Had to be up and out earlyish this morning for Hélène Cixous’s seminar at the Cité Universitaire, Maison Heinrich Heine, her second-to-last seminar for this academic year. It is a sunny day and I cut through the Luxembourg Garden on my way to the Metro. Most of the other people were joggers, including a squad of firemen. The leaves are all coming out, the flowering trees are in flower or done flowering (for some) and a number of the entry gates are locked against the gilets jaunes demonstrations for today. Coming home after the seminar at 2 pm I thought, for the first time in a long time, how special the shade of chestnut trees is, deep, sheltering and, at the moment, a very tender green. Coming home the Garden was already packed with people of all ages: chess players, boulistes, tennis players, kids kicking balls (the playground is closed because it is being refurbished), strollers , sunbathers, readers, talkers…
Pesky business—a tax extension to request, but which requires payment of the estimated final bill (ouch!), Eurostar (my train to London last week was much delayed because of a Brexit demonstrator on the roof of St Pancras and a strike of French customs officers), healthcare…first world problems.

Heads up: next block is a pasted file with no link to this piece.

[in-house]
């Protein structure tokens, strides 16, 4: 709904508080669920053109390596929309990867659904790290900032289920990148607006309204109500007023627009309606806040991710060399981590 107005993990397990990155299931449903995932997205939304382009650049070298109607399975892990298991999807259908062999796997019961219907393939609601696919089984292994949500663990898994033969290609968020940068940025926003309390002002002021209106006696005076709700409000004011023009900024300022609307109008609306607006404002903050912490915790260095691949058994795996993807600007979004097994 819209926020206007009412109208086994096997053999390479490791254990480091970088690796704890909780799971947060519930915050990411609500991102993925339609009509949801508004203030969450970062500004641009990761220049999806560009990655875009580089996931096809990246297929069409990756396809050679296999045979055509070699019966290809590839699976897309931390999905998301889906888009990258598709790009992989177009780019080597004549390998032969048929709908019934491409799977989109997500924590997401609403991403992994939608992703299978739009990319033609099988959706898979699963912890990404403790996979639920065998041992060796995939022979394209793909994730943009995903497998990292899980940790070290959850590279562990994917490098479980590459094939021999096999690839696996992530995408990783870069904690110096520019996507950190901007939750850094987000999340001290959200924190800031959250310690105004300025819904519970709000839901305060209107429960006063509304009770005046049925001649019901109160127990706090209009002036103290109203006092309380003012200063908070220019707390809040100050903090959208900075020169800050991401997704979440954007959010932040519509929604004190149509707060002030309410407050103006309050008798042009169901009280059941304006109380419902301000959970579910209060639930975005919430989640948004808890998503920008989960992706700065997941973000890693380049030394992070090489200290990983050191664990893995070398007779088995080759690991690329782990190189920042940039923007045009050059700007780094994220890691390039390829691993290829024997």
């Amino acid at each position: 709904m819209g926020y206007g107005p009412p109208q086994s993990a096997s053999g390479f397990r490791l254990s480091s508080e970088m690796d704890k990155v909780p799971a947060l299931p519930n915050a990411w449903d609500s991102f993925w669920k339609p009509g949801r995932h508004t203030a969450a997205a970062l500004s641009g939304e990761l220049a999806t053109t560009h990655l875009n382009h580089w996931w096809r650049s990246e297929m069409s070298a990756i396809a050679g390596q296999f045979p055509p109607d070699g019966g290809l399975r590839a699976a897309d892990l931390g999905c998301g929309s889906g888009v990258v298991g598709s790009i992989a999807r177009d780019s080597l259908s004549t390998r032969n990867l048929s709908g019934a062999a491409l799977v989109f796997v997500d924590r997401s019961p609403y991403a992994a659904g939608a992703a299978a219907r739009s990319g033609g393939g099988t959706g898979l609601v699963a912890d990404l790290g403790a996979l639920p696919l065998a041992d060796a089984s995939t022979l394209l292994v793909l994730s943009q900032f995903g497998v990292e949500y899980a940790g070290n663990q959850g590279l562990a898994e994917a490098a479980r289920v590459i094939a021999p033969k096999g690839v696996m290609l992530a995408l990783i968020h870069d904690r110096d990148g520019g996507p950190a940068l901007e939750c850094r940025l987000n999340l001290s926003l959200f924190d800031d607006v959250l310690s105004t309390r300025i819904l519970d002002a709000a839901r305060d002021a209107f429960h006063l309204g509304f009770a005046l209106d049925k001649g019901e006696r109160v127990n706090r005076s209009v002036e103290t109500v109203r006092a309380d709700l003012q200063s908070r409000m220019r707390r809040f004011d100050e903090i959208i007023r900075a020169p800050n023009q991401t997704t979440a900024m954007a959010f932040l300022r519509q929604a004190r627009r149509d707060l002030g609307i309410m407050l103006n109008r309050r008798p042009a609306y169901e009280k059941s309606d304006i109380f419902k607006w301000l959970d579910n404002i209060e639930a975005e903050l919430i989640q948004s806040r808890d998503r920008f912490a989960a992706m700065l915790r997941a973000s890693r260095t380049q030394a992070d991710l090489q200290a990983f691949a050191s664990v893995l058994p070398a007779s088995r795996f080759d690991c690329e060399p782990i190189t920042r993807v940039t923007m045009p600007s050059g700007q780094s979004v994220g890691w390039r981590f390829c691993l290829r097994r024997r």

Reading: Heaney, Stepping Stones, again: I was reminded of it by someone last week and thought I should read it again; A Bergson lecture (1901) on Time, only now published in French; a book by the contemporary Italian, Tabbuchi (wonderful); Jack Robinson aka Charles Boyle, Good Morning Mr Crusoe (wonderful); and the usual poets I return to, plus a new one, the lovely Bernard O’Donaghue’s The Seasons of Cullen Church. Bernard O’Donaghue introduced us readers at Blackwell’s in Oxford in February, and I bought two of his books, which I am very much enjoying.
Oh, and yesterday afternoon, late, the Japanese bamboo show at the Quai Branly.
Later, a movie.